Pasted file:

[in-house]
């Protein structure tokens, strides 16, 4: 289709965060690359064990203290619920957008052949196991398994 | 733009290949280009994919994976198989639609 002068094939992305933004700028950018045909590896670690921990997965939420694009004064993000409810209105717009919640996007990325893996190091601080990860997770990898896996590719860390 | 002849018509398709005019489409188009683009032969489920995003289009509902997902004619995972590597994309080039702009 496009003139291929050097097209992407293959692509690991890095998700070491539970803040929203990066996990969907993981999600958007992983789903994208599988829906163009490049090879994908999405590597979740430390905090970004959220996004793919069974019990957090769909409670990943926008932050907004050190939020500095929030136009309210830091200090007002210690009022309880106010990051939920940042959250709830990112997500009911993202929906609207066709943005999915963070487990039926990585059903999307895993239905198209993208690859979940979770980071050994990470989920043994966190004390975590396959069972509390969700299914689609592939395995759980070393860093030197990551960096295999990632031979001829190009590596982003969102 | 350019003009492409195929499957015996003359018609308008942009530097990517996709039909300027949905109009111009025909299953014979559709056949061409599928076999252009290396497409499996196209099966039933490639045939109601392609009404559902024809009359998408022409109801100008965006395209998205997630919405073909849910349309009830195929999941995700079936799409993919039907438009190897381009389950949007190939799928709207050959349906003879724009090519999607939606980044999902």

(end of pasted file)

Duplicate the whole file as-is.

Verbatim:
[in-house]
């Protein structure tokens, strides 16, 4: 289709965060690359064990203290619920957008052949196991398994 | 733009290949280009994919994976198989639609 002068094939992305933004700028950018045909590896670690921990997965939420694009004064993000409810209105717009919640996007990325893996190091601080990860997770990898896996590719860390 | 002849018509398709005019489409188009683009032969489920995003289009509902997902004619995972590597994309080039702009 496009003139291929050097097209992407293959692509690991890095998700070491539970803040929203990066996990969907993981999600958007992983789903994208599988829906163009490049090879994908999405590597979740430390905090970004959220996004793919069974019990957090769909409670990943926008932050907004050190939020500095929030136009309210830091200090007002210690009022309880106010990051939920940042959250709830990112997500009911993202929906609207066709943005999915963070487990039926990585059903999307895993239905198209993208690859979940979770980071050994990470989920043994966190004390975590396959069972509390969700299914689609592939395995759980070393860093030197990551960096295999990632031979001829190009590596982003969102 | 350019003009492409195929499957015996003359018609308008942009530097990517996709039909300027949905109009111009025909299953014979559709056949061409599928076999252009290396497409499996196209099966039933490639045939109601392609009404559902024809009359998408022409109801100008965006395209998205997630919405073909849910349309009830195929999941995700079936799409993919039907438009190897381009389950949007190939799928709207050959349906003879724009090519999607939606980044999902």